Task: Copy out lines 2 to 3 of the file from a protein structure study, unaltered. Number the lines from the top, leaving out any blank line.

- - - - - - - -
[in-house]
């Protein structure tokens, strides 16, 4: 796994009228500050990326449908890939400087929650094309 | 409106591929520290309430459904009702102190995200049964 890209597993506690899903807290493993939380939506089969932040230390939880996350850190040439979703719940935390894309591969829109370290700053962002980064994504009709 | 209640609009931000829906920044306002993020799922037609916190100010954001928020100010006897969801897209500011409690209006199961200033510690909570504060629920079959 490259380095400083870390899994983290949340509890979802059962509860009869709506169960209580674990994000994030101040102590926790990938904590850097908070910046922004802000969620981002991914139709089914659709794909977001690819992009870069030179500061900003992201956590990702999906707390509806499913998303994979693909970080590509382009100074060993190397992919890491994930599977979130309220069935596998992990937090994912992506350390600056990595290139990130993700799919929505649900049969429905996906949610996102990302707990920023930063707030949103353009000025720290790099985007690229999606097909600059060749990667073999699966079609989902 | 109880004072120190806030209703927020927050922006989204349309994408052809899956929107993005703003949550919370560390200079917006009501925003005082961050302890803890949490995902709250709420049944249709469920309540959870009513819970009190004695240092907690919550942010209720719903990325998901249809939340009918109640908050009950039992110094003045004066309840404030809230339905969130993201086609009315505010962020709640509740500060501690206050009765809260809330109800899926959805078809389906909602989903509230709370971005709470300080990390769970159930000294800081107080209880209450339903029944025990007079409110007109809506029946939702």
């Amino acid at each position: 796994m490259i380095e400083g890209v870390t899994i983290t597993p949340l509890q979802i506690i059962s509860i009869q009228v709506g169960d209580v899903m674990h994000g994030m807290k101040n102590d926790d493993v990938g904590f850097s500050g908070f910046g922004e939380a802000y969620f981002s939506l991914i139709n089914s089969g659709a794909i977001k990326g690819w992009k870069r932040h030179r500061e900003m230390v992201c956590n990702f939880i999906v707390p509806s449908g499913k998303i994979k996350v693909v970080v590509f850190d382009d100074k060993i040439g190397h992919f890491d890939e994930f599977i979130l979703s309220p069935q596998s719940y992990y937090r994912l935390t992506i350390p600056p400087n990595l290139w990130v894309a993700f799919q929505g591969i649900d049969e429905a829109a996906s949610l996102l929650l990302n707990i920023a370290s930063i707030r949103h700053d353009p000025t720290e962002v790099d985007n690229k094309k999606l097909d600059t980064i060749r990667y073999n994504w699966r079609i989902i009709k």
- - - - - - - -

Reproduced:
């Protein structure tokens, strides 16, 4: 796994009228500050990326449908890939400087929650094309 | 409106591929520290309430459904009702102190995200049964 890209597993506690899903807290493993939380939506089969932040230390939880996350850190040439979703719940935390894309591969829109370290700053962002980064994504009709 | 209640609009931000829906920044306002993020799922037609916190100010954001928020100010006897969801897209500011409690209006199961200033510690909570504060629920079959 490259380095400083870390899994983290949340509890979802059962509860009869709506169960209580674990994000994030101040102590926790990938904590850097908070910046922004802000969620981002991914139709089914659709794909977001690819992009870069030179500061900003992201956590990702999906707390509806499913998303994979693909970080590509382009100074060993190397992919890491994930599977979130309220069935596998992990937090994912992506350390600056990595290139990130993700799919929505649900049969429905996906949610996102990302707990920023930063707030949103353009000025720290790099985007690229999606097909600059060749990667073999699966079609989902 | 109880004072120190806030209703927020927050922006989204349309994408052809899956929107993005703003949550919370560390200079917006009501925003005082961050302890803890949490995902709250709420049944249709469920309540959870009513819970009190004695240092907690919550942010209720719903990325998901249809939340009918109640908050009950039992110094003045004066309840404030809230339905969130993201086609009315505010962020709640509740500060501690206050009765809260809330109800899926959805078809389906909602989903509230709370971005709470300080990390769970159930000294800081107080209880209450339903029944025990007079409110007109809506029946939702």
């Amino acid at each position: 796994m490259i380095e400083g890209v870390t899994i983290t597993p949340l509890q979802i506690i059962s509860i009869q009228v709506g169960d209580v899903m674990h994000g994030m807290k101040n102590d926790d493993v990938g904590f850097s500050g908070f910046g922004e939380a802000y969620f981002s939506l991914i139709n089914s089969g659709a794909i977001k990326g690819w992009k870069r932040h030179r500061e900003m230390v992201c956590n990702f939880i999906v707390p509806s449908g499913k998303i994979k996350v693909v970080v590509f850190d382009d100074k060993i040439g190397h992919f890491d890939e994930f599977i979130l979703s309220p069935q596998s719940y992990y937090r994912l935390t992506i350390p600056p400087n990595l290139w990130v894309a993700f799919q929505g591969i649900d049969e429905a829109a996906s949610l996102l929650l990302n707990i920023a370290s930063i707030r949103h700053d353009p000025t720290e962002v790099d985007n690229k094309k999606l097909d600059t980064i060749r990667y073999n994504w699966r079609i989902i009709k």